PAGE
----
A visual circuit uses complementary mechanisms to support transient and sustained pupil constriction

Elife. 2016 Sep 26;5:e15392. doi: 10.7554/eLife.15392.


Rapid and stable control of pupil size in response to light is critical for vision, but the neural coding mechanisms remain unclear. Here, we investigated the neural basis of pupil control by monitoring pupil size across time while manipulating each photoreceptor input or neurotransmitter output of intrinsically photosensitive retinal ganglion cells (ipRGCs), a critical relay in the control of pupil size. We show that transient and sustained pupil responses are mediated by distinct photoreceptors and neurotransmitters. Transient responses utilize input from rod photoreceptors and output by the classical neurotransmitter glutamate, but adapt within minutes. In contrast, sustained responses are dominated by non-conventional signaling mechanisms: melanopsin phototransduction in ipRGCs and output by the neuropeptide PACAP, which provide stable pupil maintenance across the day. These results highlight a temporal switch in the coding mechanisms of a neural circuit to support proper behavioral dynamics.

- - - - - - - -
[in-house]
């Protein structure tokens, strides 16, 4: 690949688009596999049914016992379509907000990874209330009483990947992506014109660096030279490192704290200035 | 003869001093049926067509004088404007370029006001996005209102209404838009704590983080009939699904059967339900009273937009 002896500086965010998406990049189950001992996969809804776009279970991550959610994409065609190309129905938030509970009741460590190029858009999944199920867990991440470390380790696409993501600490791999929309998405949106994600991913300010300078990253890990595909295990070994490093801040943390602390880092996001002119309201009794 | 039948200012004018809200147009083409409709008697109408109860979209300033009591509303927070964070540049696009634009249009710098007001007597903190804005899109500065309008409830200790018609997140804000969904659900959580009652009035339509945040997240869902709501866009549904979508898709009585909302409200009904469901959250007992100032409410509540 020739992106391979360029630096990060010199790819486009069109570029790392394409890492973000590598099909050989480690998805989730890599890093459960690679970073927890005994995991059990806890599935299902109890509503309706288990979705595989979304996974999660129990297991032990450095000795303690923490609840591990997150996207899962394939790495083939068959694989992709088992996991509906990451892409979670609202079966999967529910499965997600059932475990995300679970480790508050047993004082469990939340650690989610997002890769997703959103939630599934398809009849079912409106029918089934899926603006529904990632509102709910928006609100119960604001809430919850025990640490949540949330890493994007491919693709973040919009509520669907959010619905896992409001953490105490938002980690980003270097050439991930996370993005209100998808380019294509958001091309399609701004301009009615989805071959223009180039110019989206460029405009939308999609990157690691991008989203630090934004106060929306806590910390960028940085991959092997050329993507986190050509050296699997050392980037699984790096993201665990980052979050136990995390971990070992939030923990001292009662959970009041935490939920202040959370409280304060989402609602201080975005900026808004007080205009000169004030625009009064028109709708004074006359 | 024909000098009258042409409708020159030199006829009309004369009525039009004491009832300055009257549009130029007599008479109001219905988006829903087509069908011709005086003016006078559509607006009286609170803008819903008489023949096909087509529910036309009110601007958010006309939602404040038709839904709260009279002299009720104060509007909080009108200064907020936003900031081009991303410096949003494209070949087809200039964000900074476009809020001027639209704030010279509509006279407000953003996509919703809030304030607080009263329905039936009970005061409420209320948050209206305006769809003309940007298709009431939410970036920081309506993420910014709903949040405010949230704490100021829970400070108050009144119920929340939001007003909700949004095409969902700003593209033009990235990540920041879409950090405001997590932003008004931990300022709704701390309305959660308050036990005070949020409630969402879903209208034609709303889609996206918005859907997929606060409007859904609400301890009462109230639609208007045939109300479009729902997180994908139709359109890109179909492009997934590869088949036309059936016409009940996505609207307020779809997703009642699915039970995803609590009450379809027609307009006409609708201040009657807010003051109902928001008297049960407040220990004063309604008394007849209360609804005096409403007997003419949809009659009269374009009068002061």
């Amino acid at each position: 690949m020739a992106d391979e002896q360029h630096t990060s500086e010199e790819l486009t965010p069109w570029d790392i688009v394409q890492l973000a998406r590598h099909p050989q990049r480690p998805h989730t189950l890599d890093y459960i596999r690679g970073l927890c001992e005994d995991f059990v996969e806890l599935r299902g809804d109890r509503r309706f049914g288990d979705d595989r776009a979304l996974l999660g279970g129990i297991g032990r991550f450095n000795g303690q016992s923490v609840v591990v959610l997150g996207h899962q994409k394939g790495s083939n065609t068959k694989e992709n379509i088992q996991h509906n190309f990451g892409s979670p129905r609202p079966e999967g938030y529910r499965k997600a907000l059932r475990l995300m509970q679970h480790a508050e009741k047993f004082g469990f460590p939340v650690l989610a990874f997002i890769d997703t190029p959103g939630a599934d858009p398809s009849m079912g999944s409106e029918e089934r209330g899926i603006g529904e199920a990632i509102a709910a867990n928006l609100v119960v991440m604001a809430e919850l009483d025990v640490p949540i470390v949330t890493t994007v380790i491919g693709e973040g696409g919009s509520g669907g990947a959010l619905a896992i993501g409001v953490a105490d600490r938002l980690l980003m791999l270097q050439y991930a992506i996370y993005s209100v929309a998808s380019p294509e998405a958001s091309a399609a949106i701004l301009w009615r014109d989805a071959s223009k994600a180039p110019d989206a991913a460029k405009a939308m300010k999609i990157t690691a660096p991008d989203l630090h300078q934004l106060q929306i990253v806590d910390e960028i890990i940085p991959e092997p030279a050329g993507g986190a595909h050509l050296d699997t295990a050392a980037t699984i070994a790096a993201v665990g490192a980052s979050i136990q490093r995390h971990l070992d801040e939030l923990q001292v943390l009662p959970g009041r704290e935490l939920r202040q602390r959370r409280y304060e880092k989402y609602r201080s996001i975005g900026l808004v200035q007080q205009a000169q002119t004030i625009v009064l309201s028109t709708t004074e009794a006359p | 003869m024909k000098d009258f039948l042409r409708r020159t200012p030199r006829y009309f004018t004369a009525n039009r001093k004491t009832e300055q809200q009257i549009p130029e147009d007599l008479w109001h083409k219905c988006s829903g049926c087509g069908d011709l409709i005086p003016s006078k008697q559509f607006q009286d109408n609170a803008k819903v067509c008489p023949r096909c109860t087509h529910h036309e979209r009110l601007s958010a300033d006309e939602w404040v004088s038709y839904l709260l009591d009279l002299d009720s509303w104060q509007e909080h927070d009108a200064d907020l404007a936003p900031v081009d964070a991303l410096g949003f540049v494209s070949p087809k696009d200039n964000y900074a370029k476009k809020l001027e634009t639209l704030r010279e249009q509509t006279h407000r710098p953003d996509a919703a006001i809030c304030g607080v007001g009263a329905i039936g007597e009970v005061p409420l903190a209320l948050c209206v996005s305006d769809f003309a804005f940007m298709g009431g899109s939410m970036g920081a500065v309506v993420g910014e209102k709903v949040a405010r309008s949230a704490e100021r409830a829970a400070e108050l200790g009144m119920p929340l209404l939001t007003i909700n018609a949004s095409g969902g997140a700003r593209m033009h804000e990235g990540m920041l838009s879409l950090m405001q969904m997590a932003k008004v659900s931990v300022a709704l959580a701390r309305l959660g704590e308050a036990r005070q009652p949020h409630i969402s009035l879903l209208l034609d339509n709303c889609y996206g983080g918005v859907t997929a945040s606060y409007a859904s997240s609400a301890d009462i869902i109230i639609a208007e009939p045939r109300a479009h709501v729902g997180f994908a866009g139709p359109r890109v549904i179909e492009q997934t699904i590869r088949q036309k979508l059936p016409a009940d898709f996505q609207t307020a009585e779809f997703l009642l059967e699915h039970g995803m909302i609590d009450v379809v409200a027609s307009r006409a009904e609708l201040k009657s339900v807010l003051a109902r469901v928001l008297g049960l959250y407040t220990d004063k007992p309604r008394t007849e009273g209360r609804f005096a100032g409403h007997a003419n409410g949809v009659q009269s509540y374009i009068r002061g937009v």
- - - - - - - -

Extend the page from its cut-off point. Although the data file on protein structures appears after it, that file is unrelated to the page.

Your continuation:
Keywords: ipRGC; melanopsin; mouse; neuropeptides; neuroscience; neurotransmitters; retinal circuitry; vision.

Publication types

  • Research Support, Non-U.S. Gov't
  • Research Support, N.I.H., Extramural

MeSH terms

  • Glutamic Acid / metabolism
  • Light*
  • Neurotransmitter Agents / metabolism
  • Photoreceptor Cells / physiology*
  • Photoreceptor Cells / radiation effects*
  • Pituitary Adenylate Cyclase-Activating Polypeptide / metabolism
  • Pupil / physiology*
  • Retinal Ganglion Cells / physiology*
  • Retinal Ganglion Cells / radiation effects*


  • Neurotransmitter Agents
  • Pituitary Adenylate Cyclase-Activating Polypeptide
  • Glutamic Acid